All this is to point out that it is a complicated decision making process with a lot factors to consider. And Dick Bush and I had thought through all these elements, made a plan of action, and turned on our sprinklers at the correct moment. And to first indications we had done everything right; the air was calm, the ice was forming on the buds and shoots, and everything was going as planned. So we said good night to each other and went to bed assured we had done everything right. But in the middle of the night a severe north wind developed that swept the sprinkler protection away and introduced cold, dry air over all but the south side of the vineyard destroying the protective effect of constant water application. Surveying the results of our best-laid plans the following day our conclusion was that we would have been better off to have done nothing rather that turning on the sprinklers, since sections of the vineyard that we didn't frost protect showed little or no damage.
So what can we draw from this experience? To never frost protect? As usual there is no good answer since there have been other frosty nights that we've run sprinklers and saved the crop---multiple times. I think you just have to chalk it up to the inherent hazards of farming where you never have complete control over the weather and just do the best you can.
: What would you consider the highlight of your career?
: As usual it is difficult to point out one instance as the "highlight" of one's career, some events being more subtle, but in the long run significant, such as the first crop of grapes we harvested or the bottling of our first wine. Or maybe the sale of the first bottle of wine in the old tasting room. But if I had to pick out some prominent events that were definitely "highlights" I would point to the selection of our 1980 Merlot as the "American Champion Merlot" and being invited to the Four Seasons restaurant in New York to pour it along with Hollywood celebrities such as Burgess Meredith, Maureen Stapleton, and opera singer Beverly Sills. And that was followed up with our Merlot being poured twice at White House State dinners, one for the Prime Minister of Japan and the other for the President of Algeria. And on the heels of that our 1980 Zinfandel was selected to be presented at all the events when Queen Elizibeth II visited California in 1984. A special label was designed incorporating the British flag and the official seal of the State of California. There seem to be a flurry of events in the early 1980's that gave prominence to our wines as well as to the emerging region of El Dorado.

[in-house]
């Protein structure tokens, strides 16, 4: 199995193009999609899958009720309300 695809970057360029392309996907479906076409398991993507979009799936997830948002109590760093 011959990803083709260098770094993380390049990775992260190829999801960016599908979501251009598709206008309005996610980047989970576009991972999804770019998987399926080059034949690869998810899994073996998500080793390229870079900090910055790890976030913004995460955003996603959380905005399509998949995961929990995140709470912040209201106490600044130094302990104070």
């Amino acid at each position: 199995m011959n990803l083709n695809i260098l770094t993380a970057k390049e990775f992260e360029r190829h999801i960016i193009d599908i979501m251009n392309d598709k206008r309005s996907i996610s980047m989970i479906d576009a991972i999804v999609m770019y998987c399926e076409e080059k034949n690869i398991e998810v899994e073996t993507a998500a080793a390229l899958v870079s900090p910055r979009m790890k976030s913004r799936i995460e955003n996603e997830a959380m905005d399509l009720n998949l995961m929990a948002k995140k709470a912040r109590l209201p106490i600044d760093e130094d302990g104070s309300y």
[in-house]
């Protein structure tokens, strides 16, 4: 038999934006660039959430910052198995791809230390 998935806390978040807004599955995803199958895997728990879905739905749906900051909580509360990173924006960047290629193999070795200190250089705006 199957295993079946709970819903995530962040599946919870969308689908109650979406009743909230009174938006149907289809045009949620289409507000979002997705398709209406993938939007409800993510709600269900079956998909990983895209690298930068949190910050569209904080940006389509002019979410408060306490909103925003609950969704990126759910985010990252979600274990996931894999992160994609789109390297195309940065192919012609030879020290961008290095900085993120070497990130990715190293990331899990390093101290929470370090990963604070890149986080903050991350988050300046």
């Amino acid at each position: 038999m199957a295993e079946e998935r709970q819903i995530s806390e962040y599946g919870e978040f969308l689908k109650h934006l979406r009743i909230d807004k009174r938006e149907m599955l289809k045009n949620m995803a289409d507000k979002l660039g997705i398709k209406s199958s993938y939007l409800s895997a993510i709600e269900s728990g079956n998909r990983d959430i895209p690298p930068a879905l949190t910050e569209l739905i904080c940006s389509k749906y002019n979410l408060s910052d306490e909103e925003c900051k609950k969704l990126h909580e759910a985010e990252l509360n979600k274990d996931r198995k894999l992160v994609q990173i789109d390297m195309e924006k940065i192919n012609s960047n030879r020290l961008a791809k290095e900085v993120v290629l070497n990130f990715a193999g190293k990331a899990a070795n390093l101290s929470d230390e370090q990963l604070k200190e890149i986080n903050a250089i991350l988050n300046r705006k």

And just a few weeks ago I was selected along with the Bogle family for the California State Fair "Winemakers Lifetime Achievement" award and in their words: "lifetime contributors and pioneers in the wine industry, placing California wines on the map both nationally and internationally". In talking to the coordinator of the award about why I was receiving the award, he explained that so many of the pioneers were dying that he didn't want to keep giving "posthumous" awards. Some consolation that I'm still alive.
But if I had to select one thing that I'm most satisfied with is that fact both of our children, Justin and Lexi, have taken over most of the day to day operations and are fully committed to seeing that Boeger Winery will continue to progress well into the future. Although Sue continues to oversee the financial stability and I continue to manage the vineyards, it is a comforting to see the continuity of the winery assured.